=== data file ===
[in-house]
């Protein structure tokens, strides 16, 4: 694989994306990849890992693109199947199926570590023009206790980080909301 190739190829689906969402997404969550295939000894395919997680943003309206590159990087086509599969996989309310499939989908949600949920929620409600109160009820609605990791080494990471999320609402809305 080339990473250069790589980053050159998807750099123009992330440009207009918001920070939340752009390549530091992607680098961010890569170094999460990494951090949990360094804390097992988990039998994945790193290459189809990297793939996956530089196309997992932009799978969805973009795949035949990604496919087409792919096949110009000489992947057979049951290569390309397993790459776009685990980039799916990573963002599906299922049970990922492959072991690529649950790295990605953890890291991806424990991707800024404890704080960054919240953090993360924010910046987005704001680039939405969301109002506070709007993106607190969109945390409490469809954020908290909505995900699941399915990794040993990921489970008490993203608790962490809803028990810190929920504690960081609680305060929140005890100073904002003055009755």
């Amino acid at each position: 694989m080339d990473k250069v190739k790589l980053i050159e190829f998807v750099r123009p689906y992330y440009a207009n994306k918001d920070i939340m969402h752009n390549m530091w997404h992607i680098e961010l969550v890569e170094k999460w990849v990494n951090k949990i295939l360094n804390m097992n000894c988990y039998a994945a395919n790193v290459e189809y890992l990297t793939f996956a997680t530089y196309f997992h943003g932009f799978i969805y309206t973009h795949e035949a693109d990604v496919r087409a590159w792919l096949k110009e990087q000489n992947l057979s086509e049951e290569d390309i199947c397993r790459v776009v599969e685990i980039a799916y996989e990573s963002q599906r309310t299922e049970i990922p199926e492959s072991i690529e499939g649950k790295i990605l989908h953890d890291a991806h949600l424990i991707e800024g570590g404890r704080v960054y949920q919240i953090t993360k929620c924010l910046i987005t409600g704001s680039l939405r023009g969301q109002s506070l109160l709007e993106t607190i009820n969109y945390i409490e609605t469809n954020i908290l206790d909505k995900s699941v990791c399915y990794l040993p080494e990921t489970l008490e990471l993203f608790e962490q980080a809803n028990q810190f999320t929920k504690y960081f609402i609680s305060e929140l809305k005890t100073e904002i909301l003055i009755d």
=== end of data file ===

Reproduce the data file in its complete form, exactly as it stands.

[in-house]
């Protein structure tokens, strides 16, 4: 694989994306990849890992693109199947199926570590023009206790980080909301 190739190829689906969402997404969550295939000894395919997680943003309206590159990087086509599969996989309310499939989908949600949920929620409600109160009820609605990791080494990471999320609402809305 080339990473250069790589980053050159998807750099123009992330440009207009918001920070939340752009390549530091992607680098961010890569170094999460990494951090949990360094804390097992988990039998994945790193290459189809990297793939996956530089196309997992932009799978969805973009795949035949990604496919087409792919096949110009000489992947057979049951290569390309397993790459776009685990980039799916990573963002599906299922049970990922492959072991690529649950790295990605953890890291991806424990991707800024404890704080960054919240953090993360924010910046987005704001680039939405969301109002506070709007993106607190969109945390409490469809954020908290909505995900699941399915990794040993990921489970008490993203608790962490809803028990810190929920504690960081609680305060929140005890100073904002003055009755």
């Amino acid at each position: 694989m080339d990473k250069v190739k790589l980053i050159e190829f998807v750099r123009p689906y992330y440009a207009n994306k918001d920070i939340m969402h752009n390549m530091w997404h992607i680098e961010l969550v890569e170094k999460w990849v990494n951090k949990i295939l360094n804390m097992n000894c988990y039998a994945a395919n790193v290459e189809y890992l990297t793939f996956a997680t530089y196309f997992h943003g932009f799978i969805y309206t973009h795949e035949a693109d990604v496919r087409a590159w792919l096949k110009e990087q000489n992947l057979s086509e049951e290569d390309i199947c397993r790459v776009v599969e685990i980039a799916y996989e990573s963002q599906r309310t299922e049970i990922p199926e492959s072991i690529e499939g649950k790295i990605l989908h953890d890291a991806h949600l424990i991707e800024g570590g404890r704080v960054y949920q919240i953090t993360k929620c924010l910046i987005t409600g704001s680039l939405r023009g969301q109002s506070l109160l709007e993106t607190i009820n969109y945390i409490e609605t469809n954020i908290l206790d909505k995900s699941v990791c399915y990794l040993p080494e990921t489970l008490e990471l993203f608790e962490q980080a809803n028990q810190f999320t929920k504690y960081f609402i609680s305060e929140l809305k005890t100073e904002i909301l003055i009755d």